The text sent by gossip columnist Rachel Glucina to the Prime Minister reportedly described the waitress as a "piece of work" with a "massive political agenda."
Mediaworks has reported that the text said of waitress Amanda Bailey: "Just interviewed the waitress. Piece of work! Massive political agenda".
Mediaworks does not say how it obtained the text, which is yet to be released by the Prime Minister's office. Ms Glucina is now employed by Mediaworks.
Ms Glucina, who now edits Mediaworks' gossip website, wrote about the incident for the Herald. She identified Amanda Bailey as the waitress after interviewing Ms Bailey and the owners of Rosie cafe in Parnell. Ms Bailey later objected, saying she was not aware Ms Glucina was reporting on it and had been told Ms Glucina was a public relations person.
John Key said today he would abide by the Ombudsman's recommendation in response to an Official Information Act request from the blogger at "No Right Turn".
Mr Key had initially refused to release the text and said he did not agree with the Ombudsman's finding but would go along with it.
"The reason we didn't want to release it was because we have always worked on the principle that there is communication with journalists and actually we like to protect that, if you like, because of the nature of the way that journalists even protect their own sources. I felt the Ombudsman should have taken into consideration that view."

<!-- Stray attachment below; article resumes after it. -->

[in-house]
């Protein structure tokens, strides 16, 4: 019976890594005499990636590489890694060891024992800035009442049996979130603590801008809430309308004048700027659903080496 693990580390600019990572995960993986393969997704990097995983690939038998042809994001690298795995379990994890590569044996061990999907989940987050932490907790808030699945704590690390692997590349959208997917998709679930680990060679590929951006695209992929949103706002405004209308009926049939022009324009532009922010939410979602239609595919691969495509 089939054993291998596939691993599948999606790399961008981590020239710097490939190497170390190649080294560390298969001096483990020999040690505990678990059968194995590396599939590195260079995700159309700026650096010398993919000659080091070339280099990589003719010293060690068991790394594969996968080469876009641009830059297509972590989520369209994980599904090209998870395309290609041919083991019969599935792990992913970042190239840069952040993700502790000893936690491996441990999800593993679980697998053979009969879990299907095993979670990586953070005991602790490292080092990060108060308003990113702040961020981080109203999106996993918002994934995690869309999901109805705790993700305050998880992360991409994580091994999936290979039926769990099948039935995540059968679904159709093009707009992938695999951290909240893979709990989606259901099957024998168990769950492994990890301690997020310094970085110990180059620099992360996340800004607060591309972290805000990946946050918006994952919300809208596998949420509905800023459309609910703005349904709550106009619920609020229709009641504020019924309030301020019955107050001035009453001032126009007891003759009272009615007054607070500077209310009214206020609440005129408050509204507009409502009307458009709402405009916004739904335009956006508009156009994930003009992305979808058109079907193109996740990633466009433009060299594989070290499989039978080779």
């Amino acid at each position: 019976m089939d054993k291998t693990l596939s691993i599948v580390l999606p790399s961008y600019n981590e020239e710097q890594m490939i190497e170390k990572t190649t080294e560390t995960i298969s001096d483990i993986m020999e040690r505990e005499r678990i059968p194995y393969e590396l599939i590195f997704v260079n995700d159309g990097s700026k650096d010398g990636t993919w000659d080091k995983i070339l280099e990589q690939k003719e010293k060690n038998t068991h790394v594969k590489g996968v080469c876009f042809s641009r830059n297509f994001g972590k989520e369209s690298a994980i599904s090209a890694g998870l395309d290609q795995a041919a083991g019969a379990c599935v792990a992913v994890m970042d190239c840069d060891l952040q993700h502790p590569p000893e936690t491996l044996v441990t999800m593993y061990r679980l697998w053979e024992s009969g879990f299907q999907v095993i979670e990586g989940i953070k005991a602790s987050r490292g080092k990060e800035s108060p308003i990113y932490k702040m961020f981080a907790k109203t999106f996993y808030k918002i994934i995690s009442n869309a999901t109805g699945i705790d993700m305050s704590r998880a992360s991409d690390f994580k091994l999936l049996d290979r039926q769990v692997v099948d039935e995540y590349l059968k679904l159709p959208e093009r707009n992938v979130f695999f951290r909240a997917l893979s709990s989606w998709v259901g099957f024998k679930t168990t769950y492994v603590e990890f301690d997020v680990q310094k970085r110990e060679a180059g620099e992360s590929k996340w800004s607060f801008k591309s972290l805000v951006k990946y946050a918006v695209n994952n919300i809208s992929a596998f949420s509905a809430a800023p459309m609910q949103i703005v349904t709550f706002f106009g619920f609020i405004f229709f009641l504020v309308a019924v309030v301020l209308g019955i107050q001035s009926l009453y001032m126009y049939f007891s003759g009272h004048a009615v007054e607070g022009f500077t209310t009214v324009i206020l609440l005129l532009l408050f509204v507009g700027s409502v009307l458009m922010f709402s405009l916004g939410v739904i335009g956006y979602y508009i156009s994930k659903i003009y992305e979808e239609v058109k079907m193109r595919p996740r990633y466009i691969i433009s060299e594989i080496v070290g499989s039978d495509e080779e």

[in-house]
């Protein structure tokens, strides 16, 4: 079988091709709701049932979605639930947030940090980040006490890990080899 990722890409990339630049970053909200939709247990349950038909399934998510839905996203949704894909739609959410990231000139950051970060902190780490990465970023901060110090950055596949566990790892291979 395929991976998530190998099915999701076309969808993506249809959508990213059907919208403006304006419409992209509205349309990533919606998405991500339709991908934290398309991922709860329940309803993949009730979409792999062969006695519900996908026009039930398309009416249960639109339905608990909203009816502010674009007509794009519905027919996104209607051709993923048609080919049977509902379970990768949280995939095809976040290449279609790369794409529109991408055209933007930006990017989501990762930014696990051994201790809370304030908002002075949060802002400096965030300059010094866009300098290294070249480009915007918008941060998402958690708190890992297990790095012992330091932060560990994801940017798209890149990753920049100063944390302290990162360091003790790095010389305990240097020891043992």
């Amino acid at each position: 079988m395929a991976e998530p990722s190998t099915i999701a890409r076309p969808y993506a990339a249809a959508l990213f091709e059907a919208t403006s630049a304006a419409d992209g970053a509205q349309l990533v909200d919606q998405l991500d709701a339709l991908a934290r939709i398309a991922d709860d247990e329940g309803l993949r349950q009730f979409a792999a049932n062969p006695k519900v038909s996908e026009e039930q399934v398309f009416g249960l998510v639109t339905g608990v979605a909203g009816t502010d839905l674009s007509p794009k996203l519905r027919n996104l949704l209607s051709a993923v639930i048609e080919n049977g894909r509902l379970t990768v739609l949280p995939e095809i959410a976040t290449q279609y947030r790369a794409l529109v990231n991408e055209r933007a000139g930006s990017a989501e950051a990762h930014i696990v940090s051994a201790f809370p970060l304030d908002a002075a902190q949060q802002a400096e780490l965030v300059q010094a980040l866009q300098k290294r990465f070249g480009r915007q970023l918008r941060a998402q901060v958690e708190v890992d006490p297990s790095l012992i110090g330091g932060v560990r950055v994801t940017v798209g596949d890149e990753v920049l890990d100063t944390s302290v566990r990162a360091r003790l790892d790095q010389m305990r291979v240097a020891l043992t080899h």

He said he had not responded to the text message. "In the end it doesn't really have any impact on me. I mean if that's his ruling we'll release it and people will see it."
Ms Glucina and the Office of the Ombudsman could not be contacted for comment immediately.
A letter from Chief Ombudsman Peter Boshier informing the blogger of the decision was placed on the No Right Turn blog. It said that the Ombudsman did not believe the request should be refused.
"There is no blanket exemption under the Official Information Act 1982 for 'off the record' communications between ministers and members of the media. Instead, each case must be considered on its own merits." He said he was not satisfied that there was good reason to withhold the text to protect privacy or any obligation of confidence. "Even if an obligation of confidence existed, I consider it is outweighed by the high public interest in the information."
Deputy Chief Ombudsman Leo Donnelly said all parties to the issue, including Ms Glucina and Ms Bailey, were consulted while the Ombudsman was considering the matter.
Mr Key had 21 days to release the text and a formal case note on the decision was likely to be released next week.